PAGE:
The Effect of the Governmental Understanding of the Sacred on Tribal Relations


Fig 1.  Artist depiction of ceremony at Sagorea Te.  Retrieved from (Gould, 2013).

Sogorea Te is a sacred Indigenous tribe burial site just north of the Carquinez Strait in Glen Cove, California.  This site is home to many preserved remains and artifacts from the local native people (Gould, 2009).  The site was used for ceremony and as a meeting point for the many nearby indigenous tribes who lived near Glen Cove for hundreds of years before Spanish invasion and subsequent colonization in the 18th century (Gould 2009; Milliken, 1995).  From historical accounts, it seems likely that the remains and artifacts of the Ohlone and Wintun tribes remain buried underneath many acres of waterfront property in Glen Cove (Milliken, 1995).


Fig 2. Map situating Sagorea Te within the larger region.  Retrieved from (Gould, 2013).

For the last decade, there has been significant conflict over the best use of this sacred site.  Ever since 1988, the Greater Vallejo Recreation District (GVRD) wanted to develop this land into a state park with parking lots, lights, and toilets to allow greater accessibility (Kent and associates, 2007).  In the environmental impact report (EIR) prepared by the GVRD to evaluate the impact of their proposed changes, they recognized that there were valuable cultural assets buried in the park that could affect their planning.  Here is the EIR in full:  Therefore, the GVRD contacted the California Native American Heritage Commission to assist with protecting valuable cultural resources (2007).  This is a government agency that is responsible for “identifying and cataloging Native American resources.”  The agency is also “authorized to act in order to prevent damage to, and insure Native American access to sacred sites” (NAHC, 2013).  The procedure that the NAHC uses to achieve these substantive aims involves identifying a most likely descendant (MLD).  This person is the descendant who, in the agencies opinion, is most likely to have lived and used the land in the past.  The designation grants the MLD legal authority regarding the treatment and disposition of discovered remains (NAHC, 2013).

The NAHC identified a member of the Patwin tribe to be the MLD during the EIR process, even though historically, the Ohlone tribe is most likely to have remains buried at Glen Cove (Burchyns, 2011).  This is because the Ohlone is not a federally recognized tribe, so they do not have standing to advise the NAHC on how to proceed with the project (Federal Register Vol. 87 No. 78, 2013).  Therefore, the NAHC had to nominate as MLD a member of a tribe that they thought historically owned the land, even though there are no remains of members of the Patwin tribe at Sogorea Te.  This quickly led to tension between the Ohlone and Patwin tribes, because the tribe responsible for advising the GVRD how to proceed had no felt connection with the land.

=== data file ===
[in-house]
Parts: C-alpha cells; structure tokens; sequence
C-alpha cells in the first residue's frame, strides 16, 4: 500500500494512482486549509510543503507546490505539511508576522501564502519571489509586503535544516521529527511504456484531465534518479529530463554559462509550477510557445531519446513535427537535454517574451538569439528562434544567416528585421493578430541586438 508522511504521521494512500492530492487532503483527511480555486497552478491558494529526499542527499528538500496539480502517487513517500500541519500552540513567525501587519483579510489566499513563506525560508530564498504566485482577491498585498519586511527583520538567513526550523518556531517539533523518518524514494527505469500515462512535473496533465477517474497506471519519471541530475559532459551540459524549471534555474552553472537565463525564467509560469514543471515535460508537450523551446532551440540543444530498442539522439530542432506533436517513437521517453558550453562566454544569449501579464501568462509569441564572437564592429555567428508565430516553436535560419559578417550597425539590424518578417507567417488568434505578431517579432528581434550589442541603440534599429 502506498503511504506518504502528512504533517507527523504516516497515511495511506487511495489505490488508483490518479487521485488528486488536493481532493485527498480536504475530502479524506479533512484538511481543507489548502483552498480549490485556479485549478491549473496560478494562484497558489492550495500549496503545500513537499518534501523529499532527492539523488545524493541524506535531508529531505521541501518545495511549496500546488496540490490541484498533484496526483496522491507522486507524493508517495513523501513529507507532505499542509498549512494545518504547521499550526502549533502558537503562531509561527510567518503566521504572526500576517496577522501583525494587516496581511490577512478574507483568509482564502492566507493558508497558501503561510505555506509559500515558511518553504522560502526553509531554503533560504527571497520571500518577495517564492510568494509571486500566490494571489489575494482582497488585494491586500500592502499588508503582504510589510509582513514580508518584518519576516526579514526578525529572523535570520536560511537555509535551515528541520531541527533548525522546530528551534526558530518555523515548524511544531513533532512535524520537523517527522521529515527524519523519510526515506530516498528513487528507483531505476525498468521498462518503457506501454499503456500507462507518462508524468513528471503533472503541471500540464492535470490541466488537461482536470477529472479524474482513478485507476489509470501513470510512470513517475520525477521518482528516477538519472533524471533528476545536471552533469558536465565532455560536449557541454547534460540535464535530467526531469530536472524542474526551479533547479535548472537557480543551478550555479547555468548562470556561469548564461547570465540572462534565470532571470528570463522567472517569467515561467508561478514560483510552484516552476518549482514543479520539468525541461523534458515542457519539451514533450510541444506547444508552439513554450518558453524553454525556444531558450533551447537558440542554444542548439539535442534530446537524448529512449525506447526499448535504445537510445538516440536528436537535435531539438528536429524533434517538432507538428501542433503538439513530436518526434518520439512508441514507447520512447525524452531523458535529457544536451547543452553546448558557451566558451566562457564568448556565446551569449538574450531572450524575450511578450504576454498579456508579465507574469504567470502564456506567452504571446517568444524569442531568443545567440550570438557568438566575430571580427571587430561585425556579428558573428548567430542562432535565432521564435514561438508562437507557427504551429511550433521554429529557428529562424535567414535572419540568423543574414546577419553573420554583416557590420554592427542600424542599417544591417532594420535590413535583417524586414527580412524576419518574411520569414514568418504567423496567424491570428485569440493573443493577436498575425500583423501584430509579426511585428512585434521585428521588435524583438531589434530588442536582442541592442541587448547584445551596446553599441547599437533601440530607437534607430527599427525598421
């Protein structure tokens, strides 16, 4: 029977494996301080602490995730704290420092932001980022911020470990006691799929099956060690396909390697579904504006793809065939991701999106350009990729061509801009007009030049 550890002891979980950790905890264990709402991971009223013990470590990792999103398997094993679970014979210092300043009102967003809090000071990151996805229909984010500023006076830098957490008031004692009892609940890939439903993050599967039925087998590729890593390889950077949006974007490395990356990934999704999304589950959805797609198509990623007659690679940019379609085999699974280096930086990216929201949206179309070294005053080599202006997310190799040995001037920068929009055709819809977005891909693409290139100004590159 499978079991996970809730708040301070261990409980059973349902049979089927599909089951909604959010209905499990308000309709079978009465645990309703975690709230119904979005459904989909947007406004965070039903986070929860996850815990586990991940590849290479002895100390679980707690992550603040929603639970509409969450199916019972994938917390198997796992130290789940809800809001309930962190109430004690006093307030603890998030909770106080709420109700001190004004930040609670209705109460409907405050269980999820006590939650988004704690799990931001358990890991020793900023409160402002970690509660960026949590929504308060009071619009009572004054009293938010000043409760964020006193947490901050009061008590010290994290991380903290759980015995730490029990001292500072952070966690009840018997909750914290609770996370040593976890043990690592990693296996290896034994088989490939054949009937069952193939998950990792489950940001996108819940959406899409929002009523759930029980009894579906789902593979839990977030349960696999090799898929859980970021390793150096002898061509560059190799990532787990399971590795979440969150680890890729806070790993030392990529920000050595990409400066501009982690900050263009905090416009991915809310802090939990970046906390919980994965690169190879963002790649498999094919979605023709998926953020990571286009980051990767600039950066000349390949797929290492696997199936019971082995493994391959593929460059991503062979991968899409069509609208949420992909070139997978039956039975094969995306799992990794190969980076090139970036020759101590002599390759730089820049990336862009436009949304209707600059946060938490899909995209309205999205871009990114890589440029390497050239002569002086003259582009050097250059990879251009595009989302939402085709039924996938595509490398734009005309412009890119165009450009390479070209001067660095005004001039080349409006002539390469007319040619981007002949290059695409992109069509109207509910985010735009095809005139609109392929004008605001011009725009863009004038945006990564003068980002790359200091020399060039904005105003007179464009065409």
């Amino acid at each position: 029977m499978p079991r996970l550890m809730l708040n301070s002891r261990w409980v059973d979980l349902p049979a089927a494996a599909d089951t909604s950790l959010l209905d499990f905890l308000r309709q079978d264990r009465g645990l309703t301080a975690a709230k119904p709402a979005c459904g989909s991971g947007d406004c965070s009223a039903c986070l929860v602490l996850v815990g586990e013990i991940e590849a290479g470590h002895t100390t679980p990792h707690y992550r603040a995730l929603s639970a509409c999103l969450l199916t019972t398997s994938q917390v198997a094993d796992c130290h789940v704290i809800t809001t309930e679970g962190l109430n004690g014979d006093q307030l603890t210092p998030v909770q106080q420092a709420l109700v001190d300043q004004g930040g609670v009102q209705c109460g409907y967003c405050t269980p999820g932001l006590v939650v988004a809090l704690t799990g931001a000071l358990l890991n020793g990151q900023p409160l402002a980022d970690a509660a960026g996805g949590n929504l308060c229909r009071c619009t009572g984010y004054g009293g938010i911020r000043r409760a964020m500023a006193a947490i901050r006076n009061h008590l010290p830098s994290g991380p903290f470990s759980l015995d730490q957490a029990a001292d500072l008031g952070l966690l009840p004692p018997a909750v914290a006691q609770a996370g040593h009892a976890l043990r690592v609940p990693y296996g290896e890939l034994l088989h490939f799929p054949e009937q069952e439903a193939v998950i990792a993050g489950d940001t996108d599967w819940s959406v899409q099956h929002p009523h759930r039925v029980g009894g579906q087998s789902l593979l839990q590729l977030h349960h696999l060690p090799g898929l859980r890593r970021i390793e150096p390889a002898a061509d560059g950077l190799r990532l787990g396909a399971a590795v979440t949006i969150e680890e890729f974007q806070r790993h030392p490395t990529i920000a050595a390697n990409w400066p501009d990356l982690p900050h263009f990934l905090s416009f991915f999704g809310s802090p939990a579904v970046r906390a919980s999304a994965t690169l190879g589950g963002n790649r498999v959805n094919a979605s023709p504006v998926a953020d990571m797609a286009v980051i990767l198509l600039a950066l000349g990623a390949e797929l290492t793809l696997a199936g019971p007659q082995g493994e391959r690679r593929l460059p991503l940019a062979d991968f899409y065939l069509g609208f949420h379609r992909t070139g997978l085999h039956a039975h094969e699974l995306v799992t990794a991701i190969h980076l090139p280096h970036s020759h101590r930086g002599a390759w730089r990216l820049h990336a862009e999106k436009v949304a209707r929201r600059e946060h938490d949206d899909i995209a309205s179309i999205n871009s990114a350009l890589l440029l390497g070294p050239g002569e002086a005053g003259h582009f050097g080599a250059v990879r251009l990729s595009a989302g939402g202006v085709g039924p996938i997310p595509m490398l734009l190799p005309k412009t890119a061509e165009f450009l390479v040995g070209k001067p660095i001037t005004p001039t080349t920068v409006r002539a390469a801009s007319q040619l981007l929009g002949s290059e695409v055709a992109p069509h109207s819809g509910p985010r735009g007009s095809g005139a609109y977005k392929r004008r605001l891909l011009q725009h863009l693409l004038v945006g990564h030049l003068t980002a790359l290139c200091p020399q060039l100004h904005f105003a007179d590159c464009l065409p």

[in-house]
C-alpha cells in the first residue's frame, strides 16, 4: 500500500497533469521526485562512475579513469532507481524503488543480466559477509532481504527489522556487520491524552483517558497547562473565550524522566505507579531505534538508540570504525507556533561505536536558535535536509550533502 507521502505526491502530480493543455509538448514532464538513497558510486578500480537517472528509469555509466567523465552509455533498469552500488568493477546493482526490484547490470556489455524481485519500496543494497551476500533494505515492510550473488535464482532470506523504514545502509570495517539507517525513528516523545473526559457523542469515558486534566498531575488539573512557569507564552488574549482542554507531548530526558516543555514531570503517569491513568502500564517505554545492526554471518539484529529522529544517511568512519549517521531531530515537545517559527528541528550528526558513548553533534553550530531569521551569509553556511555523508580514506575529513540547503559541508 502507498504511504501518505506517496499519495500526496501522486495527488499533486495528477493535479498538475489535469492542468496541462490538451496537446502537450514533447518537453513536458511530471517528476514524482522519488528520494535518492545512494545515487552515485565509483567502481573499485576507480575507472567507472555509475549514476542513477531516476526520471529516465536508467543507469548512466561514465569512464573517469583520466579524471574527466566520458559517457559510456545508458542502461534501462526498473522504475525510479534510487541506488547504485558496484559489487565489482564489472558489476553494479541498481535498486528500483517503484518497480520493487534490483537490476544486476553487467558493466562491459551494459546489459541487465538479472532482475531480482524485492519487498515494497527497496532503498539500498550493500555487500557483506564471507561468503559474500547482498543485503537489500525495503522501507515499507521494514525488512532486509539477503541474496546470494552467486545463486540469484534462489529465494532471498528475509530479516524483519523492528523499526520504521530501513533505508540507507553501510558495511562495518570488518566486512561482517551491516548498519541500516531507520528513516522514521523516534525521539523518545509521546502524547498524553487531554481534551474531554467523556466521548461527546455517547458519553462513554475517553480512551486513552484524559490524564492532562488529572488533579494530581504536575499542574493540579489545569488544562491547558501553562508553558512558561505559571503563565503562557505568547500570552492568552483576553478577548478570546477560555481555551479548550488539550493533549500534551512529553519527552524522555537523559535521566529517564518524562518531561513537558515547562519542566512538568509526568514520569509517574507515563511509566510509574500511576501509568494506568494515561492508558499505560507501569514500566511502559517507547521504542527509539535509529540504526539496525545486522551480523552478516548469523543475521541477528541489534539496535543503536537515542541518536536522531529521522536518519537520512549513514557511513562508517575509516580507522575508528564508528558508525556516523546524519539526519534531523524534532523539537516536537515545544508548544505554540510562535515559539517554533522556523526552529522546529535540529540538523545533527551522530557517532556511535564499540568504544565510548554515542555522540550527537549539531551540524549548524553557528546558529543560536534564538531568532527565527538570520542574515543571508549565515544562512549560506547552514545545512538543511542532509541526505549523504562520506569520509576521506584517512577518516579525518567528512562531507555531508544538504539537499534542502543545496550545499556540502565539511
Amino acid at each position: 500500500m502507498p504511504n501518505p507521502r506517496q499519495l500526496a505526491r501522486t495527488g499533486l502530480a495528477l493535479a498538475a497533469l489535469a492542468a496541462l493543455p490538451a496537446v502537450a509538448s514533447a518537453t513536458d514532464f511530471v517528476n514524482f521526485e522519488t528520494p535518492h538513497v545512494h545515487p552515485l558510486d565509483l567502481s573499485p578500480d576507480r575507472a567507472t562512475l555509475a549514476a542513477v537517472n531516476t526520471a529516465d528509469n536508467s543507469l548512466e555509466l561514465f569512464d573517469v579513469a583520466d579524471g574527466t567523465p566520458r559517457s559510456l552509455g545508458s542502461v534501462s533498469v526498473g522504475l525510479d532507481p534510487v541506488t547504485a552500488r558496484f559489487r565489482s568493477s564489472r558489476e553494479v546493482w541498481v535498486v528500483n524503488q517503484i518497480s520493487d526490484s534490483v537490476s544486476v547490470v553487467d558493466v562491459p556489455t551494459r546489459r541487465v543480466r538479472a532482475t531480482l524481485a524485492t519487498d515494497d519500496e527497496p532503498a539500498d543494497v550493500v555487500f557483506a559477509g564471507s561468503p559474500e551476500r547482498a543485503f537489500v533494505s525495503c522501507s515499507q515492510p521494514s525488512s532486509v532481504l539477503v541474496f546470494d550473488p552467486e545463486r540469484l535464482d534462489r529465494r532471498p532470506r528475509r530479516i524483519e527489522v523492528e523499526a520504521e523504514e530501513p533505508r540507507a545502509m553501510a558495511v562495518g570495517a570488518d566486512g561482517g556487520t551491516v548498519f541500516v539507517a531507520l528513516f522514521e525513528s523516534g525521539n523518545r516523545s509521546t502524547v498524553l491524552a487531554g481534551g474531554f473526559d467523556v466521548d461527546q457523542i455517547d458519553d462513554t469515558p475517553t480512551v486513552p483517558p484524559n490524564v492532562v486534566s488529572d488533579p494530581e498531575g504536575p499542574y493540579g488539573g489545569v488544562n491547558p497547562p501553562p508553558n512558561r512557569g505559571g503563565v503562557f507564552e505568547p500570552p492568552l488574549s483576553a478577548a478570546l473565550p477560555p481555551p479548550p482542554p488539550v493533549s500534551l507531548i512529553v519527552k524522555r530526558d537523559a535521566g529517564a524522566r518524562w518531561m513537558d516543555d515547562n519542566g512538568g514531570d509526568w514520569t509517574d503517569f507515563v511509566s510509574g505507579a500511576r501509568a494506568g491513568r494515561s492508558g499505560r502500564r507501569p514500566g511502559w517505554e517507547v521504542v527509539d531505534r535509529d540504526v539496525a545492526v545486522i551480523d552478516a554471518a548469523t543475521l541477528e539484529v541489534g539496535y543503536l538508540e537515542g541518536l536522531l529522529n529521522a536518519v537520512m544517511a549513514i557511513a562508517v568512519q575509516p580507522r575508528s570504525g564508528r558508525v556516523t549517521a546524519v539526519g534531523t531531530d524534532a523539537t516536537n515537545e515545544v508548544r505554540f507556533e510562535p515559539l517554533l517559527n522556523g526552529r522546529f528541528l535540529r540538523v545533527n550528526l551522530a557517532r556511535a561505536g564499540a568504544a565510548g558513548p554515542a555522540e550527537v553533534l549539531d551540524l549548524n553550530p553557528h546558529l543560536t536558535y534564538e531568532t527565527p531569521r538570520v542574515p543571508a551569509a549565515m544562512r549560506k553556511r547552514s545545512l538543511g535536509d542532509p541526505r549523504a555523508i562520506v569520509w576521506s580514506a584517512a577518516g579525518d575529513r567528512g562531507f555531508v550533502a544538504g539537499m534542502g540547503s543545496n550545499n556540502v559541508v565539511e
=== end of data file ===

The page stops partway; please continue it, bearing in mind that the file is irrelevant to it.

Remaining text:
The cause of the tension was primarily due to differing ideas of how much development is permissible for this sacred site.  The GVRD, under the guidance of the MLD decided that a hill near the Western part of the park will be regarded, and some of this soil will be spread as a one to two foot cap on the burial grounds.  In addition, vacant houses would be demolished and parking lots, trails and restrooms would be constructed (Pressley, n.d).  The Ohlone tribe felt that the machines necessary to achieve these improvements would run the risk of destroying many remains and artifacts in the soil, that the soil cap was not necessary, and that restrooms on a sacred site is disrespectful and a desecration (Gould, 2009).  The GVRD ignored these tribes’ concerns and decided to start improvements on April 15, 2011.  On April 11, 2011, a group of indigenous people whose ancestors may be buried in Sagorea Te, filed a civil complaint on the basis of racial discrimination against the GVRD.  Here is the complaint in full:…/04/Glen_Cove_Civil_Rights_Complaint.pdf‎  They argued that the sacred land is integral to the indigenous way of life to many tribes in the surrounding areas, and that previous archeological studies showed that even the most careful construction methods used by GVRD cannot eliminate the risk of destroying remains or artifacts.  Therefore, by not considering the impact that the GVRD’s proposed actions will have on these tribes’ way of life, the GVRD is discriminating against a minority group, which is illegal under CGC s 11135 (de Ocampo, 2011).